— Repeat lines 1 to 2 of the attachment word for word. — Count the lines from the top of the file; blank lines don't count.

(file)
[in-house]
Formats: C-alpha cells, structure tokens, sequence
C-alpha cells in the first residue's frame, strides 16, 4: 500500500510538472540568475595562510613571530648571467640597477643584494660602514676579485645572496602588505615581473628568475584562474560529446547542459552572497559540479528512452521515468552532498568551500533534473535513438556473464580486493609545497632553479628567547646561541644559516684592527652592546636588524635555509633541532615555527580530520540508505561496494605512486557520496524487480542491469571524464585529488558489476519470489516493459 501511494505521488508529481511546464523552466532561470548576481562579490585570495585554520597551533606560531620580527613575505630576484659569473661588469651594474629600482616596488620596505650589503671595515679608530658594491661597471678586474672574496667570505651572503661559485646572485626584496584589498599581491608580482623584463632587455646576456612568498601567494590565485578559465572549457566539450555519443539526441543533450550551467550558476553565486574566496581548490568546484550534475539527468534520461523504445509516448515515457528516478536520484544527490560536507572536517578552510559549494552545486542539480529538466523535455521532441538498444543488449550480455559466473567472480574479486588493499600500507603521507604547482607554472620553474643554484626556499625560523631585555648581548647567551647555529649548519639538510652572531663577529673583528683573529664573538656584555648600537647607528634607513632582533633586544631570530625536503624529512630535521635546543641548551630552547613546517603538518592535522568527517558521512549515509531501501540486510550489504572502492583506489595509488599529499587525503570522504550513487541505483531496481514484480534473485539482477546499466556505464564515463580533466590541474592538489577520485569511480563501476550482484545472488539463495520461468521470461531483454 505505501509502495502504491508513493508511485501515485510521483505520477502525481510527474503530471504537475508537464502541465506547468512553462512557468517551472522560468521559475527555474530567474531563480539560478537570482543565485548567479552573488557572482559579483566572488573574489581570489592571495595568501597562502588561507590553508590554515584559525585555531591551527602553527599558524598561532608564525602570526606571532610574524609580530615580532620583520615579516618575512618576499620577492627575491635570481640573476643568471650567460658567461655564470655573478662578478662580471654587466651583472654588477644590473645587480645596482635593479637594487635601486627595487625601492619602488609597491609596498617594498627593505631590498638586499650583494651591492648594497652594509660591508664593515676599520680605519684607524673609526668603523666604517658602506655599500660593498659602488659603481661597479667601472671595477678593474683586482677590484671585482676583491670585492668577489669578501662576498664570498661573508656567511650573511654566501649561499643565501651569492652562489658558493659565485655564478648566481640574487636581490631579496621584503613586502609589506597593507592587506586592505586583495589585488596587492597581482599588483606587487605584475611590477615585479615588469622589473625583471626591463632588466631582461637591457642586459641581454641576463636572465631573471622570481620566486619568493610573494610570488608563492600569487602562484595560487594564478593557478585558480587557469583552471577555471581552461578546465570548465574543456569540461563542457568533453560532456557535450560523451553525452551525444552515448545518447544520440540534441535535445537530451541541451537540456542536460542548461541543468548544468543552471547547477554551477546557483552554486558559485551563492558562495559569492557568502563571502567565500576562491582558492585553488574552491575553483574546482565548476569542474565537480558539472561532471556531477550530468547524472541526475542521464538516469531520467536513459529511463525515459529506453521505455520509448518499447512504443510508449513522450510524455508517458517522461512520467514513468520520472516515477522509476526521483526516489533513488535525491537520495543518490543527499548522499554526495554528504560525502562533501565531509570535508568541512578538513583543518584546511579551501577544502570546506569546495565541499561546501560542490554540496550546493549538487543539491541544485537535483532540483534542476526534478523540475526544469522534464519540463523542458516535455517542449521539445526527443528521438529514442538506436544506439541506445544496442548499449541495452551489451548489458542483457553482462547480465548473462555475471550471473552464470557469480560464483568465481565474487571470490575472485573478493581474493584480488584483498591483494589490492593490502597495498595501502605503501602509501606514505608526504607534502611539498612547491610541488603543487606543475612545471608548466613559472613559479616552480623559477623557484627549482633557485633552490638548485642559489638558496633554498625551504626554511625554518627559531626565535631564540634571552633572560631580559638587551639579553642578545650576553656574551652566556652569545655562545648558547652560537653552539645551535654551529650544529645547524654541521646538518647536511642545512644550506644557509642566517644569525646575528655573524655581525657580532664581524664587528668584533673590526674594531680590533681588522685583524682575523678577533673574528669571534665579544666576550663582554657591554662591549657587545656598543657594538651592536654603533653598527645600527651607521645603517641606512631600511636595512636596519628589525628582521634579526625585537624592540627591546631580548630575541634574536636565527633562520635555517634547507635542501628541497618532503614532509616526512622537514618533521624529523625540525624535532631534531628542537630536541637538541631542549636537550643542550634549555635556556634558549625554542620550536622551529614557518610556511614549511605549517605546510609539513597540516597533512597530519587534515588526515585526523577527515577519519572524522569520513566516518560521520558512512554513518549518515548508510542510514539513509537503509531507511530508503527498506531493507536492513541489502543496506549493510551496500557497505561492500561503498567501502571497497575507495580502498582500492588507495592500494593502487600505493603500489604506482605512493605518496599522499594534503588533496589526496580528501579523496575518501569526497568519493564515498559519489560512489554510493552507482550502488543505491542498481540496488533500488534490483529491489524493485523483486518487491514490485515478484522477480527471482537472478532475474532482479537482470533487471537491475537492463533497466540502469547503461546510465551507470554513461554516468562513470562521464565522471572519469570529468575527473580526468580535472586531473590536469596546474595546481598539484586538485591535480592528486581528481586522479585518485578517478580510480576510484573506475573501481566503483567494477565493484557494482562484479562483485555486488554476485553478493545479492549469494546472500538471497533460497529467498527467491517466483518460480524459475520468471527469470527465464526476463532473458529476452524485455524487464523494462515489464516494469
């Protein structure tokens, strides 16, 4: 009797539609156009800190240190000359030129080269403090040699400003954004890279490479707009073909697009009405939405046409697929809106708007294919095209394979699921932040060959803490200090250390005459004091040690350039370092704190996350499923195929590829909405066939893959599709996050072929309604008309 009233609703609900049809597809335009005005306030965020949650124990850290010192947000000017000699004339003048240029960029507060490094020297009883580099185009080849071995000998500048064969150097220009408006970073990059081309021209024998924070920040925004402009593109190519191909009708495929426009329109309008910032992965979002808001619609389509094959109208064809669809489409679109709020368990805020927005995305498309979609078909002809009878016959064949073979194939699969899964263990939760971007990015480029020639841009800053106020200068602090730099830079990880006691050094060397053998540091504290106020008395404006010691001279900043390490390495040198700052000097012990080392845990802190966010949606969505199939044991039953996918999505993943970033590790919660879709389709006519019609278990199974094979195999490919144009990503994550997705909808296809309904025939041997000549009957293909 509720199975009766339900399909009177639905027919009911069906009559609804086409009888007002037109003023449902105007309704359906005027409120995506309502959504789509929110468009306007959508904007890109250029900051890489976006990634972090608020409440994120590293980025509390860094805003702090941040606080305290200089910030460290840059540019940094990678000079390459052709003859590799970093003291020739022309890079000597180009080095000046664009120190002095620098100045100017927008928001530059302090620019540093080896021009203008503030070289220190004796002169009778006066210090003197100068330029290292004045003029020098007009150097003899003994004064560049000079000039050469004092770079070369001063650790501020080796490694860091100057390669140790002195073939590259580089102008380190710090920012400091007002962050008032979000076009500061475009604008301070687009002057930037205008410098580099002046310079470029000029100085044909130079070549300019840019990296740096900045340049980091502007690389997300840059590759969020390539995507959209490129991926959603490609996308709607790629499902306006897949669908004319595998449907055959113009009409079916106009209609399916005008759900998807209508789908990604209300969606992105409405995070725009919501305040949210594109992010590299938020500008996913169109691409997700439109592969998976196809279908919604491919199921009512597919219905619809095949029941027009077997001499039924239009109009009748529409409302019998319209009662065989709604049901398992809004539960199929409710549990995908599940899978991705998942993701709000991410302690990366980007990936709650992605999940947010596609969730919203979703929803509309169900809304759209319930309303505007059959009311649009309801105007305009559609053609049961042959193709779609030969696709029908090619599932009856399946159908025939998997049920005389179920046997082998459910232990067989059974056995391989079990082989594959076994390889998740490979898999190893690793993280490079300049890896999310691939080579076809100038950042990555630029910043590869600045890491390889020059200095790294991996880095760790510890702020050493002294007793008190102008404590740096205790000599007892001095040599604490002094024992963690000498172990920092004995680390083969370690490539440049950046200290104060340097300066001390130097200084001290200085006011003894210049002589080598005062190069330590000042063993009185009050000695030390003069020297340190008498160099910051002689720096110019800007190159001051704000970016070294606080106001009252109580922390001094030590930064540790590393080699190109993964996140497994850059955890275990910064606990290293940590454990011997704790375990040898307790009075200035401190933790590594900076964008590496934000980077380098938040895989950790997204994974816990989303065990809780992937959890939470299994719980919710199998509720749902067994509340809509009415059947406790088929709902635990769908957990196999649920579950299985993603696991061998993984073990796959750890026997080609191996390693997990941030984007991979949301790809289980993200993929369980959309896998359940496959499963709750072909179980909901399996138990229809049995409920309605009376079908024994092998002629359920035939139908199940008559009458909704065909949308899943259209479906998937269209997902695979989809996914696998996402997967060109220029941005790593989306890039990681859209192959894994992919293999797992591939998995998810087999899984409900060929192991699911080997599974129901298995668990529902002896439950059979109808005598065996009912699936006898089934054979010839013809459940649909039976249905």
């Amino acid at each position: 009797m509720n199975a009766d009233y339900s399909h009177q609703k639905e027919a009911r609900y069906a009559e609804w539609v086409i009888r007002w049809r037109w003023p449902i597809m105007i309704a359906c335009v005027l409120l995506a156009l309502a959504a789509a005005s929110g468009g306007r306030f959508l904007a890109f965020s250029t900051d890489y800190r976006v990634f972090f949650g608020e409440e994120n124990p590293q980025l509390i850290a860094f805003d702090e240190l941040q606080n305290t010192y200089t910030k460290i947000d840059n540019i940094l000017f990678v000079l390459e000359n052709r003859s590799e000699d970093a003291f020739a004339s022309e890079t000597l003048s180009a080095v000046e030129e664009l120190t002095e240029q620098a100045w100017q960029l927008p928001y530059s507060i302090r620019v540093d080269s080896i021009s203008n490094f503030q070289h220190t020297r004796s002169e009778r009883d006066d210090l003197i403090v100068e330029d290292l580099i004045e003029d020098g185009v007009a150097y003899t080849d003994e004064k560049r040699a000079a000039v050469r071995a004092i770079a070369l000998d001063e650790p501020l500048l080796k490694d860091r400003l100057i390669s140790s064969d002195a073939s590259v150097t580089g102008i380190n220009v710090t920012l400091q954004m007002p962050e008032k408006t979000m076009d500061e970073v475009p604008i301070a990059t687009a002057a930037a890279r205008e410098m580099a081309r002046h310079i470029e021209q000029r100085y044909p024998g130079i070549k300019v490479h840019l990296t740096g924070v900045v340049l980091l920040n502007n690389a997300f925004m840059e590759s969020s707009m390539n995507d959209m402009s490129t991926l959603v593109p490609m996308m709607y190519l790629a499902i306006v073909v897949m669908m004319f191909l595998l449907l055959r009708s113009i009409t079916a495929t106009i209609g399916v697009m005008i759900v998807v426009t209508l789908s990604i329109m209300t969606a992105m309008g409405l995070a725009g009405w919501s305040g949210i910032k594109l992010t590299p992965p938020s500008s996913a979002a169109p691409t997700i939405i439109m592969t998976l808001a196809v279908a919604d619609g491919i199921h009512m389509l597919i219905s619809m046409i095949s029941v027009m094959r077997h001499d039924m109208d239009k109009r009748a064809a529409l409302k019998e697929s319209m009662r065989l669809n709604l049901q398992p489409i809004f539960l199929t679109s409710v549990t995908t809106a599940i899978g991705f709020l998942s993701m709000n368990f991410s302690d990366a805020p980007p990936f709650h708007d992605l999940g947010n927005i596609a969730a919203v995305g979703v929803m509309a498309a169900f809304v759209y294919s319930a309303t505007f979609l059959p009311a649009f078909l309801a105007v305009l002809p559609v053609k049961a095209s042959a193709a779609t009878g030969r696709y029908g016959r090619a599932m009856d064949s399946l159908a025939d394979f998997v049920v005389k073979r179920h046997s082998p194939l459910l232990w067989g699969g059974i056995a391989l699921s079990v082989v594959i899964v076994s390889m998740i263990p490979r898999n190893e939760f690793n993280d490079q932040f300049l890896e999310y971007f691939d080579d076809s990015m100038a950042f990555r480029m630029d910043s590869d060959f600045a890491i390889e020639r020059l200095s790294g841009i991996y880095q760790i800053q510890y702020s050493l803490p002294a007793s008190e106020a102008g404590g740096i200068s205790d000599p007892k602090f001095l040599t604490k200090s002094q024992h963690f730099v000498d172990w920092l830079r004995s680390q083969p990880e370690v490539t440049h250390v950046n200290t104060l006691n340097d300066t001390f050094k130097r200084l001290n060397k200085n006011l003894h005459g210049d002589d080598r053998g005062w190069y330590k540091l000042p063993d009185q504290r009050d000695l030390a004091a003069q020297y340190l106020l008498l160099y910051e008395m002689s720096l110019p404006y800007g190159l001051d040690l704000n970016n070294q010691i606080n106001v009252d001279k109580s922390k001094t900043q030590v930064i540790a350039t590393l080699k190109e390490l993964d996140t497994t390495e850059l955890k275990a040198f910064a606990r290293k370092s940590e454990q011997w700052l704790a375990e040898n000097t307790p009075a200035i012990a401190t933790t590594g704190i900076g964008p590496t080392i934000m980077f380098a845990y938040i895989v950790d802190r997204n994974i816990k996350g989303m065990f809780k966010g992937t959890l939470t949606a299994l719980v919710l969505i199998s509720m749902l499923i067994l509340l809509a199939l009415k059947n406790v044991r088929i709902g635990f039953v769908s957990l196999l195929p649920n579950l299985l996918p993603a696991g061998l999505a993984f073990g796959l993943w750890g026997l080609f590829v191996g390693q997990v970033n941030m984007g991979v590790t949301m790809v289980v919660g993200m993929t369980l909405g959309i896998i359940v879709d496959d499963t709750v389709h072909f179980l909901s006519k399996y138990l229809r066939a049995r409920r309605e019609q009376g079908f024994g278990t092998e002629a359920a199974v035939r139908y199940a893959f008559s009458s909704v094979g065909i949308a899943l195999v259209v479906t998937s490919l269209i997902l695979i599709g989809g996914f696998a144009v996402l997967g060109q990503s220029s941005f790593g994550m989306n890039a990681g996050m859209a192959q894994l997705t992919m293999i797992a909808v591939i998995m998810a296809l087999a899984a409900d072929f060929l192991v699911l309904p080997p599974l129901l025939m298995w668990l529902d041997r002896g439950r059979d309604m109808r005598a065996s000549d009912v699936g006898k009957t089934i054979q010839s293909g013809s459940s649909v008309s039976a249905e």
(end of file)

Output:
[in-house]
Formats: C-alpha cells, structure tokens, sequence